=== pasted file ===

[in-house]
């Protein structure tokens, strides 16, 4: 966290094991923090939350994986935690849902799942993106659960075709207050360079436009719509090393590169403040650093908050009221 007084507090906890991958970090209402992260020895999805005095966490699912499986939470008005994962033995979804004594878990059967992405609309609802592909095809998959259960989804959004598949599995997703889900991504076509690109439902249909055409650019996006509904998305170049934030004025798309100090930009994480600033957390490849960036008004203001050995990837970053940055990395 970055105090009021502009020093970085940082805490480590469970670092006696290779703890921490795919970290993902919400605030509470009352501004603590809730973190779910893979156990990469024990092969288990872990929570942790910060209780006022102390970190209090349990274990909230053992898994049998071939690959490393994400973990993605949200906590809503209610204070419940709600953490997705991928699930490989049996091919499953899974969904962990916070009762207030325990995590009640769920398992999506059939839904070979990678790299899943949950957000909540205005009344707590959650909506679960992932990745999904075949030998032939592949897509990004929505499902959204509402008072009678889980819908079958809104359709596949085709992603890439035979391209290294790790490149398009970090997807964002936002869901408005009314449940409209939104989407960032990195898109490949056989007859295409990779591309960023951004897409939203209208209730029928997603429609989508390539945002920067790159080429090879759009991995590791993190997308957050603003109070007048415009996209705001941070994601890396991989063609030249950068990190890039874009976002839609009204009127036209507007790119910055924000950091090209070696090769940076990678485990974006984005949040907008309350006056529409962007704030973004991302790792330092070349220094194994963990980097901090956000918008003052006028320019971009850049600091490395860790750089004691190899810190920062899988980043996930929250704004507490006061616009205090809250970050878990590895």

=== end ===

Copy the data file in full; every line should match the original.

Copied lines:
[in-house]
């Protein structure tokens, strides 16, 4: 966290094991923090939350994986935690849902799942993106659960075709207050360079436009719509090393590169403040650093908050009221 007084507090906890991958970090209402992260020895999805005095966490699912499986939470008005994962033995979804004594878990059967992405609309609802592909095809998959259960989804959004598949599995997703889900991504076509690109439902249909055409650019996006509904998305170049934030004025798309100090930009994480600033957390490849960036008004203001050995990837970053940055990395 970055105090009021502009020093970085940082805490480590469970670092006696290779703890921490795919970290993902919400605030509470009352501004603590809730973190779910893979156990990469024990092969288990872990929570942790910060209780006022102390970190209090349990274990909230053992898994049998071939690959490393994400973990993605949200906590809503209610204070419940709600953490997705991928699930490989049996091919499953899974969904962990916070009762207030325990995590009640769920398992999506059939839904070979990678790299899943949950957000909540205005009344707590959650909506679960992932990745999904075949030998032939592949897509990004929505499902959204509402008072009678889980819908079958809104359709596949085709992603890439035979391209290294790790490149398009970090997807964002936002869901408005009314449940409209939104989407960032990195898109490949056989007859295409990779591309960023951004897409939203209208209730029928997603429609989508390539945002920067790159080429090879759009991995590791993190997308957050603003109070007048415009996209705001941070994601890396991989063609030249950068990190890039874009976002839609009204009127036209507007790119910055924000950091090209070696090769940076990678485990974006984005949040907008309350006056529409962007704030973004991302790792330092070349220094194994963990980097901090956000918008003052006028320019971009850049600091490395860790750089004691190899810190920062899988980043996930929250704004507490006061616009205090809250970050878990590895």